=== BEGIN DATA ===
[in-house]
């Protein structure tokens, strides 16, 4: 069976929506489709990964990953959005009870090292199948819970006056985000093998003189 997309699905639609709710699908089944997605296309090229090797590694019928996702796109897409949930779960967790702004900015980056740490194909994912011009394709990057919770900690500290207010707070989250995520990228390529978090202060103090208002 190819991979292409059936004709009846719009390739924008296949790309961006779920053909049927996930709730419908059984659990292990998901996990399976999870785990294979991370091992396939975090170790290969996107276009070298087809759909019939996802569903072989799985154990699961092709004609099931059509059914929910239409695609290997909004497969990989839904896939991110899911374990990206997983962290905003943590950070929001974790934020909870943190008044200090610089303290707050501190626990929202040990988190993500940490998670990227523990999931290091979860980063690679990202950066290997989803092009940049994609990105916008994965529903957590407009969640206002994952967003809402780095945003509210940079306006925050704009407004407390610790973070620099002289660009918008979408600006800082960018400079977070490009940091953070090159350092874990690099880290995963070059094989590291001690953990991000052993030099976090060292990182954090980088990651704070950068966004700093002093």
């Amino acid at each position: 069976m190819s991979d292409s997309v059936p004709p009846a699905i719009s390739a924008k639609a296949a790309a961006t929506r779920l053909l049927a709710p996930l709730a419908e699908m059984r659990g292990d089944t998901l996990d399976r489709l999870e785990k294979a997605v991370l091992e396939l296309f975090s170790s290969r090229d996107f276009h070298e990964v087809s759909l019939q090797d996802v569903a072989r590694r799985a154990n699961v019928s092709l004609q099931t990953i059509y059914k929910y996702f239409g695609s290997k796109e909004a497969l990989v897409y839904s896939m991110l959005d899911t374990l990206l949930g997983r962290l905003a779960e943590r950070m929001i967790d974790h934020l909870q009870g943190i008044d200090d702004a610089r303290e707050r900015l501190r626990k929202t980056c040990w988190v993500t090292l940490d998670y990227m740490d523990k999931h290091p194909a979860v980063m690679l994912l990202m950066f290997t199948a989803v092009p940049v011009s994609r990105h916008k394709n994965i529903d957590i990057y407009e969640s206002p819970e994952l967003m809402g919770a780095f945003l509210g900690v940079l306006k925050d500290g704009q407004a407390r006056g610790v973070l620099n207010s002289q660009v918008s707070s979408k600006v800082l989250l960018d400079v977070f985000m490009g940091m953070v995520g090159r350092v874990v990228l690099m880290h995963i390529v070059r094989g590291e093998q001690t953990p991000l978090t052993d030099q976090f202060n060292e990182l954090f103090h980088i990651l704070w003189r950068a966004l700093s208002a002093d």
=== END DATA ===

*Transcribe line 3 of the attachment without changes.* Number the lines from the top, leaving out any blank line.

């Amino acid at each position: 069976m190819s991979d292409s997309v059936p004709p009846a699905i719009s390739a924008k639609a296949a790309a961006t929506r779920l053909l049927a709710p996930l709730a419908e699908m059984r659990g292990d089944t998901l996990d399976r489709l999870e785990k294979a997605v991370l091992e396939l296309f975090s170790s290969r090229d996107f276009h070298e990964v087809s759909l019939q090797d996802v569903a072989r590694r799985a154990n699961v019928s092709l004609q099931t990953i059509y059914k929910y996702f239409g695609s290997k796109e909004a497969l990989v897409y839904s896939m991110l959005d899911t374990l990206l949930g997983r962290l905003a779960e943590r950070m929001i967790d974790h934020l909870q009870g943190i008044d200090d702004a610089r303290e707050r900015l501190r626990k929202t980056c040990w988190v993500t090292l940490d998670y990227m740490d523990k999931h290091p194909a979860v980063m690679l994912l990202m950066f290997t199948a989803v092009p940049v011009s994609r990105h916008k394709n994965i529903d957590i990057y407009e969640s206002p819970e994952l967003m809402g919770a780095f945003l509210g900690v940079l306006k925050d500290g704009q407004a407390r006056g610790v973070l620099n207010s002289q660009v918008s707070s979408k600006v800082l989250l960018d400079v977070f985000m490009g940091m953070v995520g090159r350092v874990v990228l690099m880290h995963i390529v070059r094989g590291e093998q001690t953990p991000l978090t052993d030099q976090f202060n060292e990182l954090f103090h980088i990651l704070w003189r950068a966004l700093s208002a002093d």